Publication information

International Clinics
Source type: journal
Document type: article
Document title: “Death of President McKinley”
Author(s): anonymous
Date of publication: 1902
Volume number: 1
Issue number: none given
Series: Twelfth series
Pagination: 300-02

“Death of President McKinley.” International Clinics 1902 v1 (12th series): pp. 300-02.
full text
McKinley assassination (personal response); William McKinley (surgery); William McKinley (medical care); William McKinley (medical condition); William McKinley (autopsy); Leon Czolgosz (mental health).
Named persons
Floyd S. Crego; Leon Czolgosz; Joseph Fowler; Harvey R. Gaylord; John Gerin [misspelled below]; Herbert M. Hill; Edward G. Janeway; William W. Johnston [misspelled below]; Edward Wallace Lee; Carlos F. MacDonald [misspelled below]; Matthew D. Mann; Herman G. Matzinger; Charles McBurney; William McKinley; Charles K. Mills; Herman Mynter; John Parmenter; James W. Putnam; Presley M. Rixey; Edward A. Spitzka; Charles G. Stockton; Eugene Wasdin [misspelled below].

Death of President McKinley

     KINGS and queens and men of note, in former days, have died because their exalted position paralyzed the arms that would have gladly aided one of lower degree, but in recent times surgical skill has been more ready to disregard the rank of the sufferer and to do its best, alike for prince and pauper. We in America have had our share of such emergencies, and the last one—the wounding of President McKinley while visiting the Pan-American Exposition at Buffalo, on September 9, 1901—will linger long in the memory of the public and be recalled by the profession as a celebrated case of prompt, brave surgery that deserved, it would seem, a better reward.
     The only wound of the President that needed any special care was the one made by the ball which penetrated the left hypochondriac region; the other was trivial. This wound showing no point of exit of the ball, it was determined, after a necessarily brief consultation among the surgeons who could be immediately obtained, that it should be followed, and that the proceedings proper in penetrating wounds of the abdomen should be carried out as soon as possible.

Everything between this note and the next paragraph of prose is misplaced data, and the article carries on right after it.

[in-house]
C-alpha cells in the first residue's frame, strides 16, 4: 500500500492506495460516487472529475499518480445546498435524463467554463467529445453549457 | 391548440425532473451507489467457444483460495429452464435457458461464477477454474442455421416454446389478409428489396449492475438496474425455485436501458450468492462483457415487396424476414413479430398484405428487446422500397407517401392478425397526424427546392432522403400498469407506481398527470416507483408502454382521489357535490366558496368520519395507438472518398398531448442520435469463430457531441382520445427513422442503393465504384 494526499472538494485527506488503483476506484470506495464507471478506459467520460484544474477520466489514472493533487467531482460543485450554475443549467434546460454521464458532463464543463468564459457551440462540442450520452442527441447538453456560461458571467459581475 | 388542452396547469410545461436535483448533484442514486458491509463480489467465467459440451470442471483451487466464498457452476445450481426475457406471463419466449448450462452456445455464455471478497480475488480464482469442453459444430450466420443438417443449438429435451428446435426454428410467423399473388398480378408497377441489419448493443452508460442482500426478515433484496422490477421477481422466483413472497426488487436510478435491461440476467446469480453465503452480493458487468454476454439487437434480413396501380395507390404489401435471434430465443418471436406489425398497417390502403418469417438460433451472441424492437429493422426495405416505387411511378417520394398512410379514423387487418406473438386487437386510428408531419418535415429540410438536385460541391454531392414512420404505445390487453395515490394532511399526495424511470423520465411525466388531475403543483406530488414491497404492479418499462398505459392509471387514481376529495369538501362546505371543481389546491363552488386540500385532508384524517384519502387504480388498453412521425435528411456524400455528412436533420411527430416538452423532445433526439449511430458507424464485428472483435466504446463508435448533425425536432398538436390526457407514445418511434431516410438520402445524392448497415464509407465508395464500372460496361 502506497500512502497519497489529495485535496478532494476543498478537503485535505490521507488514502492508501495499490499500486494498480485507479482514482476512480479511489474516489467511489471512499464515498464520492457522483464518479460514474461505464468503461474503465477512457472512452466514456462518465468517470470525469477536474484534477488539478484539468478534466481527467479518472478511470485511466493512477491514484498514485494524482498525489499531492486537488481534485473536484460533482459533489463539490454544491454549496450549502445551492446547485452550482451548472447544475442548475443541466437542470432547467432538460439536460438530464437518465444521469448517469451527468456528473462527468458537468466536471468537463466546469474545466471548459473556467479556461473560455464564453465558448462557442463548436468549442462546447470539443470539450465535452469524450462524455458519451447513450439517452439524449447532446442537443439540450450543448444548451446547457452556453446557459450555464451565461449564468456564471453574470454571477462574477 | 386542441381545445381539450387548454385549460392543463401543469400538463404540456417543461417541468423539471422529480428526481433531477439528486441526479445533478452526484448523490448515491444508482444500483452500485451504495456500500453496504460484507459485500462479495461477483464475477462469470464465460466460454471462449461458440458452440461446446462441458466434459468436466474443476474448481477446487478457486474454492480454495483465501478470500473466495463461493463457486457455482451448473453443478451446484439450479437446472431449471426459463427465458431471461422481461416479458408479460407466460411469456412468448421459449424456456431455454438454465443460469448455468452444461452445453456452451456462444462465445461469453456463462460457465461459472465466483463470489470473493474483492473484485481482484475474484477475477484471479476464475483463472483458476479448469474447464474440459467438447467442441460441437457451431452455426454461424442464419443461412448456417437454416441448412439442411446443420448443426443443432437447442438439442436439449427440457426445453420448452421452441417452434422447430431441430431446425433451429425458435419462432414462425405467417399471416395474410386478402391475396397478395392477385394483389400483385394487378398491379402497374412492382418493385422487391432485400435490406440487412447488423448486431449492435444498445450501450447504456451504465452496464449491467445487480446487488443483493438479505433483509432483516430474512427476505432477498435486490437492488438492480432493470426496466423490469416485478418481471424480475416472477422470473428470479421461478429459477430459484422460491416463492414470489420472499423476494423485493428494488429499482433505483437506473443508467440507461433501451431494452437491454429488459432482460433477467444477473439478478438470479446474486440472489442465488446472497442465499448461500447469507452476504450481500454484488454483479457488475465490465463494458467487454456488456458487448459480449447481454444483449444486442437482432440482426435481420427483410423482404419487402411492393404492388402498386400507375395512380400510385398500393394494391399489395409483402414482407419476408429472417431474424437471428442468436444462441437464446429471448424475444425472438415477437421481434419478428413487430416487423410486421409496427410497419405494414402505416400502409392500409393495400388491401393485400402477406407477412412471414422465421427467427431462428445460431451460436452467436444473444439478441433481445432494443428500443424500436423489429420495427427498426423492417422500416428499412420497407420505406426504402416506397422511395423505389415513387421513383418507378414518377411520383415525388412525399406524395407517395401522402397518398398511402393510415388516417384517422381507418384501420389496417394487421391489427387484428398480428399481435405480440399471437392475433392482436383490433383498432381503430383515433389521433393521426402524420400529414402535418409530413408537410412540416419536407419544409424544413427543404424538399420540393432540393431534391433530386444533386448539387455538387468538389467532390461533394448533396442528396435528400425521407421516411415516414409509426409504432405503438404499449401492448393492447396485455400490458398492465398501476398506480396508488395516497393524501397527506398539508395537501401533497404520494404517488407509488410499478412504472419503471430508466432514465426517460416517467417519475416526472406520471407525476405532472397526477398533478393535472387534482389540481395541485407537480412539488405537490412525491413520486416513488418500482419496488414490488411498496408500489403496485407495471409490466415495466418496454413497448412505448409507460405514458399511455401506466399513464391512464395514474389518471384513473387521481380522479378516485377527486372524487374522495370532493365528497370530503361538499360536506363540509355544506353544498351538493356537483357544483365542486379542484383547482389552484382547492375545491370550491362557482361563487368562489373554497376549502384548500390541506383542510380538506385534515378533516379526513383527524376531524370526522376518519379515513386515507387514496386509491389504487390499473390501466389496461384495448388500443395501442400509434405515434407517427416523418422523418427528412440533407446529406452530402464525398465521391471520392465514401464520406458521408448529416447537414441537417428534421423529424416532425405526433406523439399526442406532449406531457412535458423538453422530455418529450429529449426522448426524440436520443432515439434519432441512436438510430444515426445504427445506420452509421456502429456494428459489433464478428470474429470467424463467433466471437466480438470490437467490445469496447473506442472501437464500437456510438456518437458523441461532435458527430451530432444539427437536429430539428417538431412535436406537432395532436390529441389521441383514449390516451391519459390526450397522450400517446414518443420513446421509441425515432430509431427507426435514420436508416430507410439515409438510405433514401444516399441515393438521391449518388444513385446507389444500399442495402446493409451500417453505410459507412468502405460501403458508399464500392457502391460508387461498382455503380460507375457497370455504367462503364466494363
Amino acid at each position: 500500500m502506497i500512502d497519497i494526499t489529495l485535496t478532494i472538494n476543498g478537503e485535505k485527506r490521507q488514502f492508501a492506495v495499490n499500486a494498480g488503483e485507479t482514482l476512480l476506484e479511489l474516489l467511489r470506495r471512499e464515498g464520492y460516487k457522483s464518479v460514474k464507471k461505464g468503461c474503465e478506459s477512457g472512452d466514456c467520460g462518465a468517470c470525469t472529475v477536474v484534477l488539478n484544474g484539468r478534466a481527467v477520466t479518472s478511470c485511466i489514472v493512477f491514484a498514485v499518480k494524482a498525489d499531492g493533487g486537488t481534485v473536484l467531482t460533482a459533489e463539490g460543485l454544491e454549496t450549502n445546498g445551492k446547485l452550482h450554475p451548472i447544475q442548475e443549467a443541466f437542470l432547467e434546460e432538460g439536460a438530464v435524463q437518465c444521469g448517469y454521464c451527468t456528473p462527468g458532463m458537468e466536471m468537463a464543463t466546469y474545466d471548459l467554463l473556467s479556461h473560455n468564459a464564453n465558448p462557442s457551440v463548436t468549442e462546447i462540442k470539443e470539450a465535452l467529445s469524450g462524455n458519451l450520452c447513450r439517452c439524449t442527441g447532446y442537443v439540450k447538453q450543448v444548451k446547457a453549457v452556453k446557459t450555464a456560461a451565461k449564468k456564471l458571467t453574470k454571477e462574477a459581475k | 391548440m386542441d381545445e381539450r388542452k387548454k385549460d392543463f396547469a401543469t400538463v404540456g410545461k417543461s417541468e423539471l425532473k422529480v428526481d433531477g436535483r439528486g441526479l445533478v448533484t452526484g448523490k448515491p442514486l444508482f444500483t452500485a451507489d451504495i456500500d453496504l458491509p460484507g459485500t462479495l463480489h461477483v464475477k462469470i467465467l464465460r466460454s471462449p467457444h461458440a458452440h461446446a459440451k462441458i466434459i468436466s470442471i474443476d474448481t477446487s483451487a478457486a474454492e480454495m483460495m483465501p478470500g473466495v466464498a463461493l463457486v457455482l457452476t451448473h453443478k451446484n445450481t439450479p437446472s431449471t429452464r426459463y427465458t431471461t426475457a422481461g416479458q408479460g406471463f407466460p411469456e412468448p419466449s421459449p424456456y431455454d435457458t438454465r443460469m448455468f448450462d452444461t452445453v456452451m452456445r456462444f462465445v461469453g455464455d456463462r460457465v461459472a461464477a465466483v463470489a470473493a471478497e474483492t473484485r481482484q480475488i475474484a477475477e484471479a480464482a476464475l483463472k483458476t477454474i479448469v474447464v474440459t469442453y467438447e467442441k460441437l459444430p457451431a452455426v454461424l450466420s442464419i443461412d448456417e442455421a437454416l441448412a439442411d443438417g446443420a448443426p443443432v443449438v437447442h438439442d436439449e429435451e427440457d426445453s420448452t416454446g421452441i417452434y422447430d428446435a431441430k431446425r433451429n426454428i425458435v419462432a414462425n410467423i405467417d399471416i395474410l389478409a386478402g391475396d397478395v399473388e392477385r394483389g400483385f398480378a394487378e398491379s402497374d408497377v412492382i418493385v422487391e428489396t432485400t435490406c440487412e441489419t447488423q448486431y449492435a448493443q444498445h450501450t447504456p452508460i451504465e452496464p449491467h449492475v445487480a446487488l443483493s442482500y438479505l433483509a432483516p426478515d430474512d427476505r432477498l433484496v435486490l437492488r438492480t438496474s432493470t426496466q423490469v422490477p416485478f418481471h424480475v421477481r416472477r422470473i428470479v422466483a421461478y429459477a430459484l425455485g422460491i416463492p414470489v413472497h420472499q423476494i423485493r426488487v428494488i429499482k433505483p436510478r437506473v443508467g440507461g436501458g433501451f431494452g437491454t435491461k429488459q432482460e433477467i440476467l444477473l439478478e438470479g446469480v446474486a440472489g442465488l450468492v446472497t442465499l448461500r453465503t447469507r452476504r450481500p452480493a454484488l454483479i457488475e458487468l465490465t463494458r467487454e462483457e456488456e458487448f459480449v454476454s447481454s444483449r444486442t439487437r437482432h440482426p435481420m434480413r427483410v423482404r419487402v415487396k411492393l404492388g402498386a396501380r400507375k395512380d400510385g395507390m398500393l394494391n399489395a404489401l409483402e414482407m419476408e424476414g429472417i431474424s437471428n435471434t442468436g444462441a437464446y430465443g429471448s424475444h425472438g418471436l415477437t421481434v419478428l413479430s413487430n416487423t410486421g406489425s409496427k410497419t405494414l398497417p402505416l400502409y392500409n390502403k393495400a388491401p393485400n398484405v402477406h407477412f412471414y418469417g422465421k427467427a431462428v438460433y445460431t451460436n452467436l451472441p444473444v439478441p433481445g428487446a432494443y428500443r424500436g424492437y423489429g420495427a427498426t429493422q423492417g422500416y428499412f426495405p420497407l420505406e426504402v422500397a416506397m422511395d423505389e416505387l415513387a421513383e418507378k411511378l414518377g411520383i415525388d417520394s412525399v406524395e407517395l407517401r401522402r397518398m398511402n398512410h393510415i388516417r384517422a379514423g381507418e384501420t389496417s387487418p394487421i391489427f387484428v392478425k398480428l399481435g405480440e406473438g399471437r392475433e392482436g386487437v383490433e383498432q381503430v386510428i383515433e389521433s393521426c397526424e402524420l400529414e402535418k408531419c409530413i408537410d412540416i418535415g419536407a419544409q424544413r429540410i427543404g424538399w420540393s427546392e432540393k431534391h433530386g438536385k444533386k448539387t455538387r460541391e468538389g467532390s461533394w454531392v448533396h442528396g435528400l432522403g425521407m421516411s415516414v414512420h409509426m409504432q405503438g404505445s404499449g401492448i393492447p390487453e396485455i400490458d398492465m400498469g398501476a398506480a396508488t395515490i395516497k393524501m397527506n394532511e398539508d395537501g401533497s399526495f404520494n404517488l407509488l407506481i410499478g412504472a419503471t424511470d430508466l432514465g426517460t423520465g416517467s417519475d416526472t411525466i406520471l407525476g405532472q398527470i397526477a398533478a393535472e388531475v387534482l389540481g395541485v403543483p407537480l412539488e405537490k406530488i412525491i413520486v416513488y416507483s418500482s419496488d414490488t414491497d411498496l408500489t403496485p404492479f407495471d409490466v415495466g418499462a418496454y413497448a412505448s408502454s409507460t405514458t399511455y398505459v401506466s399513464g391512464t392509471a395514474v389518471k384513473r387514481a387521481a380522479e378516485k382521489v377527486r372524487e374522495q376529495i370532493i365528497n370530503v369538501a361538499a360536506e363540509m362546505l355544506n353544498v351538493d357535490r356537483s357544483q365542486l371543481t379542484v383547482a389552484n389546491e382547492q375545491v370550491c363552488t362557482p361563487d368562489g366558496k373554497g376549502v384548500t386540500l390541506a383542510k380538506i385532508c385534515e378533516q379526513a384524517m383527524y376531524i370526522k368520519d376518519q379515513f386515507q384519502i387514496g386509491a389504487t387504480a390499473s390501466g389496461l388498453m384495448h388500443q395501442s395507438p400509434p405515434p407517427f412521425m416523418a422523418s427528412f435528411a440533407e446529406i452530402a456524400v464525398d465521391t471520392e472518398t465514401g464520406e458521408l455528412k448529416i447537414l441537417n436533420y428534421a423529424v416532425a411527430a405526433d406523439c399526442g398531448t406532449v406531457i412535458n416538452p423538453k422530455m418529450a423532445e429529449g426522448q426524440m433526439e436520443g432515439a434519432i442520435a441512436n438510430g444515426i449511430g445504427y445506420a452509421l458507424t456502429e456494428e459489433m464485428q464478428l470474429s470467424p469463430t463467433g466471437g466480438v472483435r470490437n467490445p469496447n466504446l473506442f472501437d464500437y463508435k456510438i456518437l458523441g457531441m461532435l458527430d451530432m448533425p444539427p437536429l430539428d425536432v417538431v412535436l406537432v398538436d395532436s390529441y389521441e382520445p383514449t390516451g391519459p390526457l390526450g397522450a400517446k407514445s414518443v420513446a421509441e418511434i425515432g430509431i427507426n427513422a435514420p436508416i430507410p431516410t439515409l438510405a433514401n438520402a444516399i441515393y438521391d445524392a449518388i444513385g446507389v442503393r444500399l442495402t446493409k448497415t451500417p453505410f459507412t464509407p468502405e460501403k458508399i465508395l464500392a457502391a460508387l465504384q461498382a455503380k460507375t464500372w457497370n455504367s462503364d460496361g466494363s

In about an hour after the shot was fired (Dr. Wasden giving ether, for the President’s heart was known to be weak), Drs. Mann and Mynter, assisted by Drs. Lee and Parmenter, opened the peritoneal cavity and discovered a bullet wound of the anterior wall of the stomach, near the greater curvature; the edges were clean-cut, and were approximated by the Czerny-Lembert suture. The abdominal incision was slightly enlarged and about four inches of the gastro-colic omentum divided to reach the posterior wall of the stomach. Here a second somewhat larger wound was found, with frayed and infiltrated edges; these were united by a double row of sutures, but further search for the bullet was discontinued on account of the condition of the patient’s pulse. The operation lasted an hour and a half, and the President was then carried to a private house in Buffalo and put in charge of Dr. Rixey, U. S. N., who was later assisted by Dr. Wasden. For a while the [300][301] President’s condition seemed to improve, and daily and favorable bulletins were in consequence issued by general consent of the attending physicians; these often expressing great hope of his recovery. Dr. McBurney and Dr. Stockton were later added to the staff of consultants (Dr. Janeway and Dr. Johnson, who were summoned still later, did not arrive until after the President’s death). The patient’s temperature during the days following the injury ranged from 100 to 102 degrees, but his pulse (thin most of the time) was disproportionately high, ranging between 140 and 145. The urine was scant, with a trace of albumin, some casts, and much indican. Nutritive and saline enemata were employed to sustain him, and on the seventh day the patient was given nourishment by the mouth. The intense pain was controlled by morphine and such cardiac tonics and stimulants as met the needs of the hour; but the President’s heart began to fail on the evening of the eighth day, and, stimulants no longer availing, he died in the early morning of September 14.